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MY numbers are Frame #159389, engine and trans same number #210285, differential #169045 with cab #38843

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Here is a 1918 ad from Automobile Trade Journal

654333629_1918dodge.thumb.jpg.5a61f8c8eb9ce0133b34f62d6723add4.jpg

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This add is my commercial car but the frame only has a 13 1/2 inch plate riveted  to the bottom of the u shape frame at the driver side and nothing on the passenger side some of the later commercial cars this is a u shape extra part inserted inside the original frame also riveted but much longer and also the same on the passenger side. This single plate only on the driver side with no plate on the passenger side I've seen on a 1917 touring car frame. I've been told Dodge didn't start production on the commercial vehicles till October 1917 and so far no records that any were built for the Army but with frame no# 159389 production shows around June 3 1917. I have had a few people say that this is possibly a prototype for Dodge to show at vehicle events to show their new line of commercial vehicles this I don't know. I do know history to 1921 and nothing has been changed on this vehicle in fact the frame had a crack in the upper u shape on the passenger side right across from the support plate area on the driver side. This vehicle was a delivery vehicle for a dairy farm along the Rogue River in Southern Oregon. Maybe I should start a new post asking people to check the reinforced area on their frames from 1917 to 1918 to see how they have changed my 1919 touring has the reinforced u shape on both sides of the frame.   

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OK, Jim, got to the shop and under the truck. It has, as I remembered, the frame reinforcement on both sides of the frame, just about where the driver sits. It has, as I remembered, NO body number. There were supposed to have been 1012 Light Repair Trucks built, all around April on 1918, FIVE known to exist. It has a reinforcement on the six blade fan, formed and riveted, have never seen another even on any other LRT. I don't think the cowl on my truck is the same as yours. There is no provision for doors, and naturally no goggle box. That is the official term used by Budd in a letter. I think the cost was $1.36 for the stamping, door, and lock. It has 9 spring leaves in the rear, 7 in front. I would LOVE to see your truck some time. Your truck has intrigued me since seeing your pictures. I just don't know enough about them to help much. IF I ever find early truck literature maybe we can figure it out.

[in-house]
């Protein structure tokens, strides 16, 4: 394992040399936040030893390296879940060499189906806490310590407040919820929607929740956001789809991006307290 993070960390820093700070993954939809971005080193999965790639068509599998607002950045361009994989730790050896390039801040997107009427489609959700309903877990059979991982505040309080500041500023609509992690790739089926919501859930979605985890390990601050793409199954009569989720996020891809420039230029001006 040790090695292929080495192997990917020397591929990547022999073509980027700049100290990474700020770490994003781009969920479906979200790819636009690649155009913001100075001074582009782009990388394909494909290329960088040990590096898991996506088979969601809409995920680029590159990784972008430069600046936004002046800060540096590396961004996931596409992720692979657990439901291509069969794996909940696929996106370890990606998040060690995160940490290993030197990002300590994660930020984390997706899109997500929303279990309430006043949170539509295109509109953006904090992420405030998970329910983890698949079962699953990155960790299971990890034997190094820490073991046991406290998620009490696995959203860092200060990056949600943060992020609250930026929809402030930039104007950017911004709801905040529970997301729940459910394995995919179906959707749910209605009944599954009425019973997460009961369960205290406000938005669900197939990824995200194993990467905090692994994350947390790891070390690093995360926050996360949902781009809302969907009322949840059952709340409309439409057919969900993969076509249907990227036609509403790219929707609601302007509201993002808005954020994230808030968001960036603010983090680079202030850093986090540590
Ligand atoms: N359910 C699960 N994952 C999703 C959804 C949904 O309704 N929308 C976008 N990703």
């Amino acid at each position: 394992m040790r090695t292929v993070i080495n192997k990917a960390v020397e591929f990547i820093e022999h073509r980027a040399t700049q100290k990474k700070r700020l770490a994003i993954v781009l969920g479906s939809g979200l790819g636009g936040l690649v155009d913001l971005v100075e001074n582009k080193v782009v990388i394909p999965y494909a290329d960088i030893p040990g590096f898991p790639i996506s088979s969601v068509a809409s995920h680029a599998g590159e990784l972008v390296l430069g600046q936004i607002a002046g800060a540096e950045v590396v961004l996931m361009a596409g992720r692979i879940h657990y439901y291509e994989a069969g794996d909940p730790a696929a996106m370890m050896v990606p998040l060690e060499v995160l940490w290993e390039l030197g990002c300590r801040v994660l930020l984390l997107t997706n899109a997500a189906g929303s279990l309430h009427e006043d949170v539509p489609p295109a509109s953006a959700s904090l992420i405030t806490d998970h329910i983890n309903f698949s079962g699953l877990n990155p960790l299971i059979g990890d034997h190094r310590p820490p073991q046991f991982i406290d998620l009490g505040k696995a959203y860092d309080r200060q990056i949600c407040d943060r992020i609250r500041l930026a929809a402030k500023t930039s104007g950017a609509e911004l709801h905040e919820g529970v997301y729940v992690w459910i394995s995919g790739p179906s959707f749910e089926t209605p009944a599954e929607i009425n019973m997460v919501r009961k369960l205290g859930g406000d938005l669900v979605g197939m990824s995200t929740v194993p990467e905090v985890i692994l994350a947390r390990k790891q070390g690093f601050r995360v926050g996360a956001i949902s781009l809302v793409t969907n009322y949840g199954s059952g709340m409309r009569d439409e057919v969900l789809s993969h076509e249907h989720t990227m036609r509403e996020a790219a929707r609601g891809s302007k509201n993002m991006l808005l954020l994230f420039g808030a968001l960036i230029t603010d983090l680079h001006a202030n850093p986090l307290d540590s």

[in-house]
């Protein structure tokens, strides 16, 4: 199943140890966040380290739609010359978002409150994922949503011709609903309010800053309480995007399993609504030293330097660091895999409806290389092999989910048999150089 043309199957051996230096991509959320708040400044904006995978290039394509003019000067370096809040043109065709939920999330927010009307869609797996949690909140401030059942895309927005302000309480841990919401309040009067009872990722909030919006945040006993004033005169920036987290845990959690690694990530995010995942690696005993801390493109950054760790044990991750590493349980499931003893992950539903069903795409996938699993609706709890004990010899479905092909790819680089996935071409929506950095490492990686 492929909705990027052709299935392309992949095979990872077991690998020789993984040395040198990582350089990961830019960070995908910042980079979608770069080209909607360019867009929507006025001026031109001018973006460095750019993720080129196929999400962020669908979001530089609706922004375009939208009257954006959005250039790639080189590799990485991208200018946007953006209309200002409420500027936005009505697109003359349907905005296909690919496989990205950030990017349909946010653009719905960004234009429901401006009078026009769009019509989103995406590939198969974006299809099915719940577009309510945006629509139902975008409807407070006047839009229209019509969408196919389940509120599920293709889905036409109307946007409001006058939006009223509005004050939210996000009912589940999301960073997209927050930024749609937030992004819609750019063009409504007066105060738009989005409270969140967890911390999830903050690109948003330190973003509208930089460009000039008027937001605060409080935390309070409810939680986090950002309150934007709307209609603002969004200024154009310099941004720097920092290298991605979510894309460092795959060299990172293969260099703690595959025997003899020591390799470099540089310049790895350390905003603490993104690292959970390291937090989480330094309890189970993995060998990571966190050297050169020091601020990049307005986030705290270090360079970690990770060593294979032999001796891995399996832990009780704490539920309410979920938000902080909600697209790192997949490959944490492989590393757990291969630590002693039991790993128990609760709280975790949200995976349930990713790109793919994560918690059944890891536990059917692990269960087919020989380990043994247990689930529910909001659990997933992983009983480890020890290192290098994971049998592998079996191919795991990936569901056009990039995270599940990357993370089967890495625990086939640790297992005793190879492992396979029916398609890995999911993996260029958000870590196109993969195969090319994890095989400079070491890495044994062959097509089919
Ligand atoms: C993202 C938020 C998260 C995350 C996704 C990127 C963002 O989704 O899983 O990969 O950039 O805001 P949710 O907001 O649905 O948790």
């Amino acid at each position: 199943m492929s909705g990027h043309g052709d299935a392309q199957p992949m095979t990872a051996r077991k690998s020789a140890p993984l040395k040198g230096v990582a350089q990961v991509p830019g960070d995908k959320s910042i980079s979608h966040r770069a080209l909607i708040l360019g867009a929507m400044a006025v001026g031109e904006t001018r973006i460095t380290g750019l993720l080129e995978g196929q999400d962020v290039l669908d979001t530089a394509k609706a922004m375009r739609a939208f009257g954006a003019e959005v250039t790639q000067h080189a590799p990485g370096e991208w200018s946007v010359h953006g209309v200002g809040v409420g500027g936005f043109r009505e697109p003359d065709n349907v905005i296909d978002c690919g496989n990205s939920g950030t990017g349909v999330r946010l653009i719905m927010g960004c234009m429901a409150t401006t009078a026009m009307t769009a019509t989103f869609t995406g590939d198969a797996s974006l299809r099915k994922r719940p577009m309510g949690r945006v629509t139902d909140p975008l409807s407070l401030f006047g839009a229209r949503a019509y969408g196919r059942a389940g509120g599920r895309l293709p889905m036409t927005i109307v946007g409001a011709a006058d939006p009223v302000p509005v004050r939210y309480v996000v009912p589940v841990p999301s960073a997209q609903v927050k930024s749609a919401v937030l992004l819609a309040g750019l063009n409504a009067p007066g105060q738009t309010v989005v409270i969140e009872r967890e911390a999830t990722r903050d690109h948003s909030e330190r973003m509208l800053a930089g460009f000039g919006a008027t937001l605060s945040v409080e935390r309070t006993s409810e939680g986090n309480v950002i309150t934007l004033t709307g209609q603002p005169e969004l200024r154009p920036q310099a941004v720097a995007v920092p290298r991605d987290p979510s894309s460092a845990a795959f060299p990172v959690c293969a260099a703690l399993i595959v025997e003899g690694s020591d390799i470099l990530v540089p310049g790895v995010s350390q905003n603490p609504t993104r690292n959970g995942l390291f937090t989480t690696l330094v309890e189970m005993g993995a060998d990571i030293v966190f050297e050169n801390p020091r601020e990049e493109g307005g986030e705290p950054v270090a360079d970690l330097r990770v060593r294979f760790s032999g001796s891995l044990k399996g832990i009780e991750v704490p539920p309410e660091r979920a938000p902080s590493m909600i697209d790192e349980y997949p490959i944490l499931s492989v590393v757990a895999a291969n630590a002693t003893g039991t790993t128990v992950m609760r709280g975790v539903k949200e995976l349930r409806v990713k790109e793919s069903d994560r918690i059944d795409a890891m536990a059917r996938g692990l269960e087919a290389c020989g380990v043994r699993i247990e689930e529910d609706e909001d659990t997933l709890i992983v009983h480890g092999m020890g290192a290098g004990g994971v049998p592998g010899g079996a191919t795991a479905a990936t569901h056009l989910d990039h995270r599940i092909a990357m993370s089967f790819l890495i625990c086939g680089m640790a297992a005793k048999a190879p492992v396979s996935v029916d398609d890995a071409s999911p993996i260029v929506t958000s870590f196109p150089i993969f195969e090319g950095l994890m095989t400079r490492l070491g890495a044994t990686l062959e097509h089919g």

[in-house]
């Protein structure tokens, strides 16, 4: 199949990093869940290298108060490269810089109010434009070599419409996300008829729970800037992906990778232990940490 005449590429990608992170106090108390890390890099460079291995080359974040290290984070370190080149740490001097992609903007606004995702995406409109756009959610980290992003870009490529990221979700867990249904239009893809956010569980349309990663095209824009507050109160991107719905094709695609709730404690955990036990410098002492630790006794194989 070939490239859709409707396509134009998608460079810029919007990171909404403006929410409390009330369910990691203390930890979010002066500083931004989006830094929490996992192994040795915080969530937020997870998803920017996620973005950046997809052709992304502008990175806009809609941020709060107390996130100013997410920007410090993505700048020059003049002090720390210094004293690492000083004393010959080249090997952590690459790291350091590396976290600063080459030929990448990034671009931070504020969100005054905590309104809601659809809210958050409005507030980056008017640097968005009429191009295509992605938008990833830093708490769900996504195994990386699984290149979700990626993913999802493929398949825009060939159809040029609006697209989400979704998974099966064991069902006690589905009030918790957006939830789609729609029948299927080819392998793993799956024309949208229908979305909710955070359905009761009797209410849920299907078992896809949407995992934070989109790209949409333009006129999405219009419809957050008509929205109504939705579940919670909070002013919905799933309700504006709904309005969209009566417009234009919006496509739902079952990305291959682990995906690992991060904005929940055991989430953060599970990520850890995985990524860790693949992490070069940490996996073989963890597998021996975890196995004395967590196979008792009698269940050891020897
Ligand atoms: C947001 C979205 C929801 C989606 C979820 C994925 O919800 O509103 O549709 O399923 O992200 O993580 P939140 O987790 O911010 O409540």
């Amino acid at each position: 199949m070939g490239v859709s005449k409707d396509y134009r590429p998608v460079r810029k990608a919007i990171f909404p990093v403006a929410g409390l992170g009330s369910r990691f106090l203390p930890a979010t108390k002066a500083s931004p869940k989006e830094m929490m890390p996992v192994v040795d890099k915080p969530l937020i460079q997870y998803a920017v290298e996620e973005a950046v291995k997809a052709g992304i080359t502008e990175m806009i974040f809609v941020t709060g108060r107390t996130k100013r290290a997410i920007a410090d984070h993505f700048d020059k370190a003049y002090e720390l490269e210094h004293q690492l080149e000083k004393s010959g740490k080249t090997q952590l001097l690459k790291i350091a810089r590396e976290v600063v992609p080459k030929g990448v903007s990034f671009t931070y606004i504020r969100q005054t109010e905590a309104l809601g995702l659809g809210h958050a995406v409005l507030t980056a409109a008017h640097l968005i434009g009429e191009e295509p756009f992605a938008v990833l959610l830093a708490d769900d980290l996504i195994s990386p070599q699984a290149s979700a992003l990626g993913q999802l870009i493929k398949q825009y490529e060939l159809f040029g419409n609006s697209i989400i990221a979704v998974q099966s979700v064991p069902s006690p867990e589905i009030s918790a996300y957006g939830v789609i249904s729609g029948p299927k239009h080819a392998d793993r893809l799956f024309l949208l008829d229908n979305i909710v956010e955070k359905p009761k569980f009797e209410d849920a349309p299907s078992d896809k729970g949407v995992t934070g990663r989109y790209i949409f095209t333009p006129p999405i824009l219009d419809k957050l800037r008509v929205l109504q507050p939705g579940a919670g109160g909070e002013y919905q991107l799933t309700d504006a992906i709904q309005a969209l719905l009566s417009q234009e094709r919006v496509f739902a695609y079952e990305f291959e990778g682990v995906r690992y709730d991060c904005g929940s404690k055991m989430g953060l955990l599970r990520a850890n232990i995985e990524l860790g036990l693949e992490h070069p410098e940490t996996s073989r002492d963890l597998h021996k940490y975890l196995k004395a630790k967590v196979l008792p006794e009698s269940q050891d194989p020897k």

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Very interesting the door post is a separate stamping so yours is just a post with no hinge stamping in it I can understand this it would be cheaper to produce. I don't understand no numbers on the firewall unless it was just produced for the Army but still you need numbers to have inventory. Yours does seem more like a truck than mine I do believe for some reason my body was set on a touring frame but when I look at pictures of other screensides I have all they have the roll down side canvas that goes over the screens was still their not much left of it and the straps to hold it rolled up are still their this is something that if someone was to put it this together wouldn't put on only the factory would. My next question won't be answered until the dash goes in my dash has the goggle box so it doesn't have the large cut out to change the height of the steering column. I also have the tool box (bottom is rotten) it was mounted on the running board passenger side something that I don't think would be done unless by factory. Here is where I'm at engine has all pistons, cam and valves installed, oil pan is ready to be installed have a rebuilt g starter/generator that I was told all screensides have but this vehicle  has to be different I have the G-1 and in poor condition so I sent to to New York to George Farrell he's going to try and rebuild it. Frame crack has been welded up sandblasted and has final coat of black on it the suspension parts have been sandblasted and waiting for final paint. I have the delco distributor so not looking forward in taking it on. When I get the frame done I'll send you some pictures